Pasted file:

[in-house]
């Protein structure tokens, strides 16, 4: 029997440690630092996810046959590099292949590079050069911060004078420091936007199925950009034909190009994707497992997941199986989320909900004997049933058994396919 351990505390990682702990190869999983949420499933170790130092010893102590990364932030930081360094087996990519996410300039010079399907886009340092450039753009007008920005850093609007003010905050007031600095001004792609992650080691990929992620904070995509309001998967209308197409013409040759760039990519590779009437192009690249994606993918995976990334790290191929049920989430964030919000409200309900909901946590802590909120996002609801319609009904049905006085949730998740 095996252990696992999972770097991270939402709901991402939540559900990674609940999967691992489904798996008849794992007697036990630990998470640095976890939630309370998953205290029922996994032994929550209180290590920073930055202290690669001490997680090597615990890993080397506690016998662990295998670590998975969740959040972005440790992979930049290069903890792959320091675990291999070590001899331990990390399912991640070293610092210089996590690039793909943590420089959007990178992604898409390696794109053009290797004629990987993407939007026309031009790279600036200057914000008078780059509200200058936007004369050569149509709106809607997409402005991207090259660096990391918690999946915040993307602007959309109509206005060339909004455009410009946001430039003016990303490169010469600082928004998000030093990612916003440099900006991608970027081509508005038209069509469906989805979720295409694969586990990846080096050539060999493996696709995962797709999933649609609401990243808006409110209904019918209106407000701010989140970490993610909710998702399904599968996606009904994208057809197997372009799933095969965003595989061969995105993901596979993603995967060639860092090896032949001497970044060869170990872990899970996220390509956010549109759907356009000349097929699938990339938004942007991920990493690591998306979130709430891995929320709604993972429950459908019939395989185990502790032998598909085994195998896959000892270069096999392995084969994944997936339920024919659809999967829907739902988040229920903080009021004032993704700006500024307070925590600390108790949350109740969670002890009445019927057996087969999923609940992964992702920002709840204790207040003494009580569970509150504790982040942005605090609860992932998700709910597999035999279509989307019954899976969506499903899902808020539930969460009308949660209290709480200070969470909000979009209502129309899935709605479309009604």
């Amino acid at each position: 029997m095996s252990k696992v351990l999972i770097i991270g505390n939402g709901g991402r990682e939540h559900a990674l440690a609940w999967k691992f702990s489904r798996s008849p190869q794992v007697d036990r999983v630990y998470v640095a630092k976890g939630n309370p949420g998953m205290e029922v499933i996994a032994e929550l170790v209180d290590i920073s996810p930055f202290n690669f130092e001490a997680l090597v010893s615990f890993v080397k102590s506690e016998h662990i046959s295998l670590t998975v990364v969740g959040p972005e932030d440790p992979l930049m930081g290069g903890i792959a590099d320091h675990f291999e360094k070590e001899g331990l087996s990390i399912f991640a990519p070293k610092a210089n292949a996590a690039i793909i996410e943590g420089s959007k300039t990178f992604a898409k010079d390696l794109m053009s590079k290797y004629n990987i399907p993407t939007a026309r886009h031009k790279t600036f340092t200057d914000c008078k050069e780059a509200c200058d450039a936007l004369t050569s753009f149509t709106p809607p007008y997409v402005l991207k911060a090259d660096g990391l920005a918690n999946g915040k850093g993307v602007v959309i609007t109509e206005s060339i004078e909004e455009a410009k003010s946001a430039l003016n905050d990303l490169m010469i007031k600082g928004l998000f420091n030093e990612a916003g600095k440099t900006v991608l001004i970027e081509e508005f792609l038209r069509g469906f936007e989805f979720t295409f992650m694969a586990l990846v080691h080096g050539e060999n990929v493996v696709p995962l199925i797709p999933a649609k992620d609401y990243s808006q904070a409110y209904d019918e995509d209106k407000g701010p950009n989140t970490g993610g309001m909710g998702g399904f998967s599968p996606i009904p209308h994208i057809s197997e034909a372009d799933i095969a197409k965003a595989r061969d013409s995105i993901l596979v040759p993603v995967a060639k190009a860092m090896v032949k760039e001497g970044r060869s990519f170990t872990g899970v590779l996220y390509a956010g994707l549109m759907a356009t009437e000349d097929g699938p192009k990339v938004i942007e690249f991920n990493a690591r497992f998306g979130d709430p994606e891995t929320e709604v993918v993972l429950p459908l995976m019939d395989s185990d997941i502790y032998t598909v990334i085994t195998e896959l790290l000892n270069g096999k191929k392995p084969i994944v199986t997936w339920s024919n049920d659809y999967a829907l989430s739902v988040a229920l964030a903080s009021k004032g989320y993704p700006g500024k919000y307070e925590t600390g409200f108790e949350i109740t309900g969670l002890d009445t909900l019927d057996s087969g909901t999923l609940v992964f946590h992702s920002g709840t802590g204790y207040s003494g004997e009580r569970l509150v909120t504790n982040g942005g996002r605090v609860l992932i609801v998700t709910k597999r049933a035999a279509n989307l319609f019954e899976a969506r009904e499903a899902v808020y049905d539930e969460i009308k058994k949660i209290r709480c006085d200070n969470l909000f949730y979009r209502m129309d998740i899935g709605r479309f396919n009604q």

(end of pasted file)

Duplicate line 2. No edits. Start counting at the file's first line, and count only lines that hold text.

């Protein structure tokens, strides 16, 4: 029997440690630092996810046959590099292949590079050069911060004078420091936007199925950009034909190009994707497992997941199986989320909900004997049933058994396919 351990505390990682702990190869999983949420499933170790130092010893102590990364932030930081360094087996990519996410300039010079399907886009340092450039753009007008920005850093609007003010905050007031600095001004792609992650080691990929992620904070995509309001998967209308197409013409040759760039990519590779009437192009690249994606993918995976990334790290191929049920989430964030919000409200309900909901946590802590909120996002609801319609009904049905006085949730998740 095996252990696992999972770097991270939402709901991402939540559900990674609940999967691992489904798996008849794992007697036990630990998470640095976890939630309370998953205290029922996994032994929550209180290590920073930055202290690669001490997680090597615990890993080397506690016998662990295998670590998975969740959040972005440790992979930049290069903890792959320091675990291999070590001899331990990390399912991640070293610092210089996590690039793909943590420089959007990178992604898409390696794109053009290797004629990987993407939007026309031009790279600036200057914000008078780059509200200058936007004369050569149509709106809607997409402005991207090259660096990391918690999946915040993307602007959309109509206005060339909004455009410009946001430039003016990303490169010469600082928004998000030093990612916003440099900006991608970027081509508005038209069509469906989805979720295409694969586990990846080096050539060999493996696709995962797709999933649609609401990243808006409110209904019918209106407000701010989140970490993610909710998702399904599968996606009904994208057809197997372009799933095969965003595989061969995105993901596979993603995967060639860092090896032949001497970044060869170990872990899970996220390509956010549109759907356009000349097929699938990339938004942007991920990493690591998306979130709430891995929320709604993972429950459908019939395989185990502790032998598909085994195998896959000892270069096999392995084969994944997936339920024919659809999967829907739902988040229920903080009021004032993704700006500024307070925590600390108790949350109740969670002890009445019927057996087969999923609940992964992702920002709840204790207040003494009580569970509150504790982040942005605090609860992932998700709910597999035999279509989307019954899976969506499903899902808020539930969460009308949660209290709480200070969470909000979009209502129309899935709605479309009604």